Take A Girl Like You (Blu-ray) (1970)
R Dir: Jonathan Miller | Twilight Time | 1h 41min

Review By: Jake Keet | August 23rd, 2018

Plot: What’s it about?

Twilight Time always does a great job of shining light on films that I would not have discovered otherwise. They get some high-profile releases that I would have purchased regardless (The Last Detail, Bring Me The Head of Alfredo Garcia, to name a couple) but one of the things that makes the label such a treat is their commitment to bringing unheralded gems to Blu-ray. One such film is their recent release of Take A Girl Like You, a British sex-comedy(?) from 1970 starring Hayley Mills and Oliver Reed.

This is one of the most confusing films I have seen in a long time. The plot of the film revolves around young school teacher Jenny Bunn (Hayley Mills). She heads south of London to pursue her teaching career. Upon checking into her boarding house, she meets Anna and Anna’s sometimes lover Patrick (Oliver Reed.) She also meets her landlords: a laughable socialist politician named Dick Thompson (John Bird) and his wife Martha. Patrick is immediately infatuated with Jenny and succeeds in getting a date with her. After a date they go to Patrick’s place for “coffee” where he quickly discovers she is a virgin. Patrick makes it his goal in life to deflower Jenny, but his intentions are constantly foiled by his inability to turn down affections of other women. Patrick makes the acquaintance of a playboy millionaire named Julien Ormerod (Noel Harrison,) who also takes an interest in Jenny. Meanwhile, Jenny tries her very best to navigate dating while maintaining her virginity.

Well, not sure what to make of this movie. While the film is a comedy for the most part it has a distinctly predatory vibe. Poor Jenny cannot seem to go anywhere without some jackass trying to get her drunk, so he can try to take the virginity. Her landlord attempts to rape her in another strange scene and then is disliked by the landlord’s wife for nearly being raped. Oliver Reed’s character consistently begs her for sex from the beginning of the film. I know that the movie is meant to be somewhere between a comedy and a drama, but this film was just really bizarre to watch almost fifty years later with how much things have changed.

The acting in the film is pretty solid. I enjoyed the performances from the major three characters, but Hayley Mills steals the movie. She is very convincing in her role and proves here that she could act outside of the Disney films with ease. Oliver Reed is an interesting choice to play such an irresistible stud, but I found his performance consistently engaging and at times very funny.

The weird part about this film is that I could relate to Jenny’s character. I remember holding onto my virginity in my youth and how it wasn’t as easy to navigate that as one might think. I also could relate to Oliver Reed’s character from the lonelier times that I occasionally felt in my college years (although I was much more monogamous.)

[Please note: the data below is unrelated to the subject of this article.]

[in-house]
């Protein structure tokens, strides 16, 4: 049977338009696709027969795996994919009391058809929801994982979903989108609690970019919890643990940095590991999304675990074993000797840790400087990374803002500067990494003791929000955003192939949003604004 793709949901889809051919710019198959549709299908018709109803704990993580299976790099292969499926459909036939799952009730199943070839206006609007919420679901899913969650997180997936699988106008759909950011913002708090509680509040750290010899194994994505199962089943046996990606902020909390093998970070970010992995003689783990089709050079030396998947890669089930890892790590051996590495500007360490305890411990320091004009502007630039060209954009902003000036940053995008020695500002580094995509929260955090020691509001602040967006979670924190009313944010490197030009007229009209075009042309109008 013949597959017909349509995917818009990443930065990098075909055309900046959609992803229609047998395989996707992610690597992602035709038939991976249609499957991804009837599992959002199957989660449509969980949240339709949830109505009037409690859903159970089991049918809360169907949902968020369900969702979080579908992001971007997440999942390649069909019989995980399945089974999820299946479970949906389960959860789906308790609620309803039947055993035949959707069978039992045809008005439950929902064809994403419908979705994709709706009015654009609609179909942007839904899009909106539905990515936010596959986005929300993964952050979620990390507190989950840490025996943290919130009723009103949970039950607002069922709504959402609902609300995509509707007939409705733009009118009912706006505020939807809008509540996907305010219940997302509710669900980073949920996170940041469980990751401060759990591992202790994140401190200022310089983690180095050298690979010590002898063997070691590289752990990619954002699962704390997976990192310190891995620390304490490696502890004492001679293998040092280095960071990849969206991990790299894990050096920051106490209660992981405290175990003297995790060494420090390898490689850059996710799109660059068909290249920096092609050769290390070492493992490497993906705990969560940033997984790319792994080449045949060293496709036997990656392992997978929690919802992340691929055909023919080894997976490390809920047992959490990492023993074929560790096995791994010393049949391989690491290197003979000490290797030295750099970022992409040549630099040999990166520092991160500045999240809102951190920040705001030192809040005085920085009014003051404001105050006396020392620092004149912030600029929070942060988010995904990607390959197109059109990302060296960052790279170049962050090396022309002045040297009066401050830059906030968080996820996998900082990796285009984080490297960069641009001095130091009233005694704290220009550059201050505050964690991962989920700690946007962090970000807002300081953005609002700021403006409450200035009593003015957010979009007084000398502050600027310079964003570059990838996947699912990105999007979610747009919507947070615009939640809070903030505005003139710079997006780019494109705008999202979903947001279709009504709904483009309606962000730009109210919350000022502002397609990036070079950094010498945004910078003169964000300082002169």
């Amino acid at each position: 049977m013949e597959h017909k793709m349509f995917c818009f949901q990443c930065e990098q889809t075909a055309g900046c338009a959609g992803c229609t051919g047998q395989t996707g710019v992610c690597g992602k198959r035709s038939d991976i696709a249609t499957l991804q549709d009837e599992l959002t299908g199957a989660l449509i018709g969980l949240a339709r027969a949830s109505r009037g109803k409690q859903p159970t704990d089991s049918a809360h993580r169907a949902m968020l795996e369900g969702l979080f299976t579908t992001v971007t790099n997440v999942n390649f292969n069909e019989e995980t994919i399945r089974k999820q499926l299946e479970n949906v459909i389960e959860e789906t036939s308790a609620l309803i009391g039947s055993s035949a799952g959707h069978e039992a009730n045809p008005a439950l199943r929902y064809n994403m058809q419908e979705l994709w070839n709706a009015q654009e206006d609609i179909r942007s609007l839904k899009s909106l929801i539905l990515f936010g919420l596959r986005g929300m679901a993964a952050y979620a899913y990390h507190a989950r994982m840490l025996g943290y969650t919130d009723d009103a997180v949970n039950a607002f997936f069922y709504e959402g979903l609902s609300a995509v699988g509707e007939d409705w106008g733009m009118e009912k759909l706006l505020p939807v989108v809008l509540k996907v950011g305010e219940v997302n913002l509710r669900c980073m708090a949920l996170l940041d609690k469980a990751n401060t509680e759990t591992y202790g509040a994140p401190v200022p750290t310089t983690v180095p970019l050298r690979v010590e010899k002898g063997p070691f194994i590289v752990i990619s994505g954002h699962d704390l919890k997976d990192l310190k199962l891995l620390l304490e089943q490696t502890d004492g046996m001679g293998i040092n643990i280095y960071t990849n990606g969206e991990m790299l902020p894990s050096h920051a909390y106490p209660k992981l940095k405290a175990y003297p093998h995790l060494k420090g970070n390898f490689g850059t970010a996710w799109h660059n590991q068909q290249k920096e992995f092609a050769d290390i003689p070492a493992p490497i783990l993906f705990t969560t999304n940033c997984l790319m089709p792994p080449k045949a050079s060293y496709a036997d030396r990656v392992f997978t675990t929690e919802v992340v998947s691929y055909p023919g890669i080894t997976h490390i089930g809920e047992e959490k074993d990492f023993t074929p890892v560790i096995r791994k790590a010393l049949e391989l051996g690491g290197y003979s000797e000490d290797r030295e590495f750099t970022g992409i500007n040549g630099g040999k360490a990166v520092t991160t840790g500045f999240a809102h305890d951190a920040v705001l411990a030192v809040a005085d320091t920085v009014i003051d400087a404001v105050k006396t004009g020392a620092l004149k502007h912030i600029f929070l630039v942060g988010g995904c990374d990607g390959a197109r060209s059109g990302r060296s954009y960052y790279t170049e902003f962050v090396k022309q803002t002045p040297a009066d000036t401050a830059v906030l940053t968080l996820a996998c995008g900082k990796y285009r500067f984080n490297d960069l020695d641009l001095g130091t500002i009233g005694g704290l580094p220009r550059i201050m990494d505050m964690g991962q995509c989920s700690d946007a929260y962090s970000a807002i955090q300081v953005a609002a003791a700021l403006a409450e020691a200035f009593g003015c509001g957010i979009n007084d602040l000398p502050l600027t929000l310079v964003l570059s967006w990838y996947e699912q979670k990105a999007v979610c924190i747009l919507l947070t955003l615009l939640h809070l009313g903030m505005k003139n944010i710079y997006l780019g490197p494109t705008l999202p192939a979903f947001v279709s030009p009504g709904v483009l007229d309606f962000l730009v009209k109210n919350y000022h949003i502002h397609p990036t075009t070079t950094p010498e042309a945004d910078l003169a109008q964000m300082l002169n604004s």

Overall, this is a really perplexing film due to an ending that is sure to leave the audience’s scratching their heads as to what the hell they had just watched. This somewhat downtempo film has a strangely upbeat soundtrack featuring songs by The Foundations that are sure to make them scratch their heads again. I would recommend a rental prior to a purchase, but if you watch the film please tell me your thoughts. Overall, the more I have thought about the film, the more I like it but that may just be because very few films throw me for a loop like this one did.

Video: How’s it look?

Columbia Pictures (via Sony) have provided a transfer in 1080p in the original aspect ratio of 1.85:1. This transfer looks pretty darn good. This film has all of the colors that you would expect from the late Sixties or early Seventies. While nit as stylish as films like Two for the Road, the film still has a good look. Fans of the film will be pleased to see that the normal care put into Columbia’s catalog has been shown here and the film looks very nice.

Audio: How’s it sound?

“Take a Girl Like You” is sung by the Foundations at the beginning of the film. That strangely upbeat song sets the pace for the soundtrack of the film. Twilight Time have provided a very competent DTS-HD MA 1.0 Mono track. I never had any trouble understanding anything that was said by the principal characters. I really enjoyed the whimsical score by Stanley Myers and there are no problems whatsoever to report with the audio on the release.

Supplements: What are the extras?

  • Theatrical Trailers
  • Isolated Music Track

The Bottom Line

Take a Girl Like You is one heck of a perplexing film. Overall, I cannot say what the film accomplishes. It made me feel very uncomfortable at times like almost nothing else I have seen recently. Then again, the performances by Hayley Mills and Oliver Reed are enjoyable to watch. I don’t really know what I think about this one, but it left me scratching my head so much that I must give it a little credit. My recommendation would be to rent the film prior to a purchase. For fans of the film, Twilight Time have provided a great looking and sounding transfer.

Disc Features
  • (1.85:1) Aspect Ratio
  • Video Codec: AVC
  • Audio: DTS HD Master
  • Audio: Mono
  • Theatrical Trailer
  • Audio Commentary
  • Deleted Scene(s)
  • Featurette
  • Documentary
  • Digital Copy
  • 1 Disc Set
  • IMDb Information Fresh 65%
Take A Girl Like You (Blu-ray)

3.5
Video
Audio
Extras